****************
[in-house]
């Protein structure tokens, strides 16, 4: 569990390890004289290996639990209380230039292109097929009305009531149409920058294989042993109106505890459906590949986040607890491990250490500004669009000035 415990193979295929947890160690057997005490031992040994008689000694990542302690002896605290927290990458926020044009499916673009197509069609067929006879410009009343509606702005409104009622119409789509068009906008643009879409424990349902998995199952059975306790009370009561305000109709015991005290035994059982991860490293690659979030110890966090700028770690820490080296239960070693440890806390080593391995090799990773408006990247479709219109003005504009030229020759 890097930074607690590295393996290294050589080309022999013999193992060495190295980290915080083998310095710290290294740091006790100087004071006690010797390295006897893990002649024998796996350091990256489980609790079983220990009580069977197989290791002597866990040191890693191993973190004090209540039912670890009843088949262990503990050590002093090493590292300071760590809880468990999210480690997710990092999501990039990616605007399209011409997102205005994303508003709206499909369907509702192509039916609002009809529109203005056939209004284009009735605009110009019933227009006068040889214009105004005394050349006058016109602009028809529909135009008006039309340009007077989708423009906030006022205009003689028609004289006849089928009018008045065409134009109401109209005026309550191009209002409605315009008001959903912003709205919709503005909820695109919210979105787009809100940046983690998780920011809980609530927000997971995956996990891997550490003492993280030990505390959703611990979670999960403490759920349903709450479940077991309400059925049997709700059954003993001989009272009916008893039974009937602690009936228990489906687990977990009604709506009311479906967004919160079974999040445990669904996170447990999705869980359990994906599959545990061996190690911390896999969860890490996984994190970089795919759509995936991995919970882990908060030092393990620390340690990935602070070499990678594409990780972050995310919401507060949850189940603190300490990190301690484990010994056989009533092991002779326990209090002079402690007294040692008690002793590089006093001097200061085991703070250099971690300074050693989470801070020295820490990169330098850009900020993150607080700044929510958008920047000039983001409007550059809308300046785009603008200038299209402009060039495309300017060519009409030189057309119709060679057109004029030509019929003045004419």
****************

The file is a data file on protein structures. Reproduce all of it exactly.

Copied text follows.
[in-house]
């Protein structure tokens, strides 16, 4: 569990390890004289290996639990209380230039292109097929009305009531149409920058294989042993109106505890459906590949986040607890491990250490500004669009000035 415990193979295929947890160690057997005490031992040994008689000694990542302690002896605290927290990458926020044009499916673009197509069609067929006879410009009343509606702005409104009622119409789509068009906008643009879409424990349902998995199952059975306790009370009561305000109709015991005290035994059982991860490293690659979030110890966090700028770690820490080296239960070693440890806390080593391995090799990773408006990247479709219109003005504009030229020759 890097930074607690590295393996290294050589080309022999013999193992060495190295980290915080083998310095710290290294740091006790100087004071006690010797390295006897893990002649024998796996350091990256489980609790079983220990009580069977197989290791002597866990040191890693191993973190004090209540039912670890009843088949262990503990050590002093090493590292300071760590809880468990999210480690997710990092999501990039990616605007399209011409997102205005994303508003709206499909369907509702192509039916609002009809529109203005056939209004284009009735605009110009019933227009006068040889214009105004005394050349006058016109602009028809529909135009008006039309340009007077989708423009906030006022205009003689028609004289006849089928009018008045065409134009109401109209005026309550191009209002409605315009008001959903912003709205919709503005909820695109919210979105787009809100940046983690998780920011809980609530927000997971995956996990891997550490003492993280030990505390959703611990979670999960403490759920349903709450479940077991309400059925049997709700059954003993001989009272009916008893039974009937602690009936228990489906687990977990009604709506009311479906967004919160079974999040445990669904996170447990999705869980359990994906599959545990061996190690911390896999969860890490996984994190970089795919759509995936991995919970882990908060030092393990620390340690990935602070070499990678594409990780972050995310919401507060949850189940603190300490990190301690484990010994056989009533092991002779326990209090002079402690007294040692008690002793590089006093001097200061085991703070250099971690300074050693989470801070020295820490990169330098850009900020993150607080700044929510958008920047000039983001409007550059809308300046785009603008200038299209402009060039495309300017060519009409030189057309119709060679057109004029030509019929003045004419």